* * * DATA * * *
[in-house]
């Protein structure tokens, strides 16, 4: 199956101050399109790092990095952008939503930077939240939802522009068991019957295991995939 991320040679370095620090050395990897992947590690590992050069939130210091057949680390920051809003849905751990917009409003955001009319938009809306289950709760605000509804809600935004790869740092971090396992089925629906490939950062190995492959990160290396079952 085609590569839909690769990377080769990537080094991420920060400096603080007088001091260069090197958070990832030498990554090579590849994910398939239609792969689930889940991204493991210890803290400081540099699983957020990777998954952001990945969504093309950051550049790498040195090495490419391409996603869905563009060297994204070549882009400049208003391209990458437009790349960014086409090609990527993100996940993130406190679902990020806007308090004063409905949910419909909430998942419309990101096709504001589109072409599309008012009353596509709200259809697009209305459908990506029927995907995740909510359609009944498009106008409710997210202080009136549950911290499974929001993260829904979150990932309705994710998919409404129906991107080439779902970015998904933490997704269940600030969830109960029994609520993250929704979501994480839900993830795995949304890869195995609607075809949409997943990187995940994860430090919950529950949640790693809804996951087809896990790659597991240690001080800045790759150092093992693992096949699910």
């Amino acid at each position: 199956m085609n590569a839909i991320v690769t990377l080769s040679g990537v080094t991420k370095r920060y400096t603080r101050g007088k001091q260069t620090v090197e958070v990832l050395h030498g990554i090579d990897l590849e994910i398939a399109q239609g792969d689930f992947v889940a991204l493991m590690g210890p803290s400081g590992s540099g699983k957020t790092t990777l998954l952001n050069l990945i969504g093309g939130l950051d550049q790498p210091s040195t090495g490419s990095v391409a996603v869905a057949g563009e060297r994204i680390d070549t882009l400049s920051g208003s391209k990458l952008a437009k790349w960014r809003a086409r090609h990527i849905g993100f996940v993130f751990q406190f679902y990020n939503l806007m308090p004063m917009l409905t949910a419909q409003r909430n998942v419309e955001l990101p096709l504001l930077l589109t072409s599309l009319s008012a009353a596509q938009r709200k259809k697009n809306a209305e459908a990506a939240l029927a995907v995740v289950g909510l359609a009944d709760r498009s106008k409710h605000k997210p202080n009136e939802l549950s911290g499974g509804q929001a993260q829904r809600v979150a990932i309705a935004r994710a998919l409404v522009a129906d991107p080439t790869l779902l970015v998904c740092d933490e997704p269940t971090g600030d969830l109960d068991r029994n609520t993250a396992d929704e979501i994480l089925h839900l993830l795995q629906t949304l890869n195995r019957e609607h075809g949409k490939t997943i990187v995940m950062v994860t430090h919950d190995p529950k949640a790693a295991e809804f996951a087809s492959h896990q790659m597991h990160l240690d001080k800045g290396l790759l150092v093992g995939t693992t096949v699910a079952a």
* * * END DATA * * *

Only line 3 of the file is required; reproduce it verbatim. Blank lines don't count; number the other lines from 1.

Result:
């Amino acid at each position: 199956m085609n590569a839909i991320v690769t990377l080769s040679g990537v080094t991420k370095r920060y400096t603080r101050g007088k001091q260069t620090v090197e958070v990832l050395h030498g990554i090579d990897l590849e994910i398939a399109q239609g792969d689930f992947v889940a991204l493991m590690g210890p803290s400081g590992s540099g699983k957020t790092t990777l998954l952001n050069l990945i969504g093309g939130l950051d550049q790498p210091s040195t090495g490419s990095v391409a996603v869905a057949g563009e060297r994204i680390d070549t882009l400049s920051g208003s391209k990458l952008a437009k790349w960014r809003a086409r090609h990527i849905g993100f996940v993130f751990q406190f679902y990020n939503l806007m308090p004063m917009l409905t949910a419909q409003r909430n998942v419309e955001l990101p096709l504001l930077l589109t072409s599309l009319s008012a009353a596509q938009r709200k259809k697009n809306a209305e459908a990506a939240l029927a995907v995740v289950g909510l359609a009944d709760r498009s106008k409710h605000k997210p202080n009136e939802l549950s911290g499974g509804q929001a993260q829904r809600v979150a990932i309705a935004r994710a998919l409404v522009a129906d991107p080439t790869l779902l970015v998904c740092d933490e997704p269940t971090g600030d969830l109960d068991r029994n609520t993250a396992d929704e979501i994480l089925h839900l993830l795995q629906t949304l890869n195995r019957e609607h075809g949409k490939t997943i990187v995940m950062v994860t430090h919950d190995p529950k949640a790693a295991e809804f996951a087809s492959h896990q790659m597991h990160l240690d001080k800045g290396l790759l150092v093992g995939t693992t096949v699910a079952a």